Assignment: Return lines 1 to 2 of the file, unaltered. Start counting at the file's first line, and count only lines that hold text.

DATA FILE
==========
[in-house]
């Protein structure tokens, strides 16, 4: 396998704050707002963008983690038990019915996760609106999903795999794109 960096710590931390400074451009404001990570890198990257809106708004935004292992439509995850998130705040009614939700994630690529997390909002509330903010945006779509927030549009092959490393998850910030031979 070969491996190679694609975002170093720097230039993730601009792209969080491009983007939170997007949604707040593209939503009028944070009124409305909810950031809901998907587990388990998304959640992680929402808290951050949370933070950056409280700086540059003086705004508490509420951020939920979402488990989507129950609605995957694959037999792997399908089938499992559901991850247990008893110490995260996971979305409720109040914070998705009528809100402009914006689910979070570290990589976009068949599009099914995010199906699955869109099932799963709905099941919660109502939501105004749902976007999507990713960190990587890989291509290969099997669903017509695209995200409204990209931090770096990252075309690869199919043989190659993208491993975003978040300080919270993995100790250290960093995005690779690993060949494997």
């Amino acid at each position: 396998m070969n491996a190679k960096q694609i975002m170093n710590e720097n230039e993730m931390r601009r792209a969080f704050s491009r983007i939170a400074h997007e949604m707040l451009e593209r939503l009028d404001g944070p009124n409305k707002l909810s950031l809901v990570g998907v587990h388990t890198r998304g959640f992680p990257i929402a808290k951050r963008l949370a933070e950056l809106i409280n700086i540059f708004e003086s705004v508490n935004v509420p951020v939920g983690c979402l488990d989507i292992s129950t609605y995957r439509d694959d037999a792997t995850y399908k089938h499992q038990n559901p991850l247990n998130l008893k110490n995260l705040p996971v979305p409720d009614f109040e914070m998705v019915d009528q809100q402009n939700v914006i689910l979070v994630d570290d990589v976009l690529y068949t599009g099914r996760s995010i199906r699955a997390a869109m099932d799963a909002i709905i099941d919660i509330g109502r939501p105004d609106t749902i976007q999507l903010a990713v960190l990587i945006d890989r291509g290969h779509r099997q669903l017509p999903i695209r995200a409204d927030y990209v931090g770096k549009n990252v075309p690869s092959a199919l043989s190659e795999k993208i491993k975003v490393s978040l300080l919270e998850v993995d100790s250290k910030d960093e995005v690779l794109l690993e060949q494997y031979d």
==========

[in-house]
């Protein structure tokens, strides 16, 4: 396998704050707002963008983690038990019915996760609106999903795999794109 960096710590931390400074451009404001990570890198990257809106708004935004292992439509995850998130705040009614939700994630690529997390909002509330903010945006779509927030549009092959490393998850910030031979 070969491996190679694609975002170093720097230039993730601009792209969080491009983007939170997007949604707040593209939503009028944070009124409305909810950031809901998907587990388990998304959640992680929402808290951050949370933070950056409280700086540059003086705004508490509420951020939920979402488990989507129950609605995957694959037999792997399908089938499992559901991850247990008893110490995260996971979305409720109040914070998705009528809100402009914006689910979070570290990589976009068949599009099914995010199906699955869109099932799963709905099941919660109502939501105004749902976007999507990713960190990587890989291509290969099997669903017509695209995200409204990209931090770096990252075309690869199919043989190659993208491993975003978040300080919270993995100790250290960093995005690779690993060949494997």